Dig These Graves
A new campaign urges Torontonians to support local businesses to keep neighbourhoods alive
June 16, 2021
“The end is near,” the favourite phrase of those who deem sandwich boards fashionable and call soapboxes hotspots. These days, however, the phrase is also bringing a modicum of hope as it signals a return some semblance of “normal,” a loaded word itself.
For an alarming number of Toronto businesses the end can’t come soon enough that is if they can make it. Toronto has had some of the strictest and longest running lockdowns in North America, which has resulted in mounting debts and mass closures. A new campaign, created by Toronto agency Berners Bowie Lee for the Toronto Association of Business Improvement Areas (TABIA), “Buy Toronto Time” is the shop’s largest integrated campaign since launching in September 2020.
“Buy Toronto Time” is designed to do just that, buy the city’s small businesses time to recover by encouraging Torontonians to shop local and support the cornerstones of their neighbourhoods. To do this they have enlisted a different kind of stone all together, one that represents the grave situations many business are facing.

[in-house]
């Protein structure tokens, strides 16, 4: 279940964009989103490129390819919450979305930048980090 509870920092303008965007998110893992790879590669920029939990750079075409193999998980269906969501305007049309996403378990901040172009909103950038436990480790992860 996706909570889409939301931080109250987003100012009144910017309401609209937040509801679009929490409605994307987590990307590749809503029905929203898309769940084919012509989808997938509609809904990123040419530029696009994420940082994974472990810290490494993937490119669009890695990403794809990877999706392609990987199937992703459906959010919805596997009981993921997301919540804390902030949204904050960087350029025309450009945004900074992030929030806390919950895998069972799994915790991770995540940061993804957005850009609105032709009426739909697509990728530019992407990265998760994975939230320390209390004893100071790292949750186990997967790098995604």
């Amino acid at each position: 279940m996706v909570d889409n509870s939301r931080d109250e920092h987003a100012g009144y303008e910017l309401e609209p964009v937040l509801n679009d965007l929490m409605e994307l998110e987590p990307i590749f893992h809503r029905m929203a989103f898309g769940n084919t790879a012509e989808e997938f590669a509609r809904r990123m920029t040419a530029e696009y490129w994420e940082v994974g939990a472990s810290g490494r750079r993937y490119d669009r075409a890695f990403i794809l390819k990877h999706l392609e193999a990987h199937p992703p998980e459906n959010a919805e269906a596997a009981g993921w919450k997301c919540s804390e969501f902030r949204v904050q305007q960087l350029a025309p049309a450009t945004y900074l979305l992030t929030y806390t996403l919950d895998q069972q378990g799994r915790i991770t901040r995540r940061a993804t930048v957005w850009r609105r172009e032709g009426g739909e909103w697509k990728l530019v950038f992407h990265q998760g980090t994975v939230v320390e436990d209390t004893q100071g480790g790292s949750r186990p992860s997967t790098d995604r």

Custom tombstone posters, which include the business name and opening date with the second date left blank and uncertain, have appeared more than 400 businesses with more to come. Over 100 billboards compliment the posters across the city, and an Instagram account where business owner can share their stories.
“Most people in the city want to help local businesses,” says Michael Murray, founding partner, creative, Berners Bowie Lee. “When a place we love closes we feel a sense of sadness and we often regret that we didn’t do more to help. ‘Buy Toronto Time’ is a campaign that triggers this sense of loss to nudge people in neighbourhoods across Toronto into action.
The initiative is encouraging more business owners to participate and receive their own custom posters by going to buytorontotime.com.
“‘Buy Toronto Time’ is about the livelihood or death of an individual business in our city’s neighbourhoods,” says John Kiru, Executive Director, Toronto Association of Business Improvement Areas. “With a possible end to the pandemic in sight, Torontonians may think that means all businesses will live on. But the fact is they need support now more than ever.”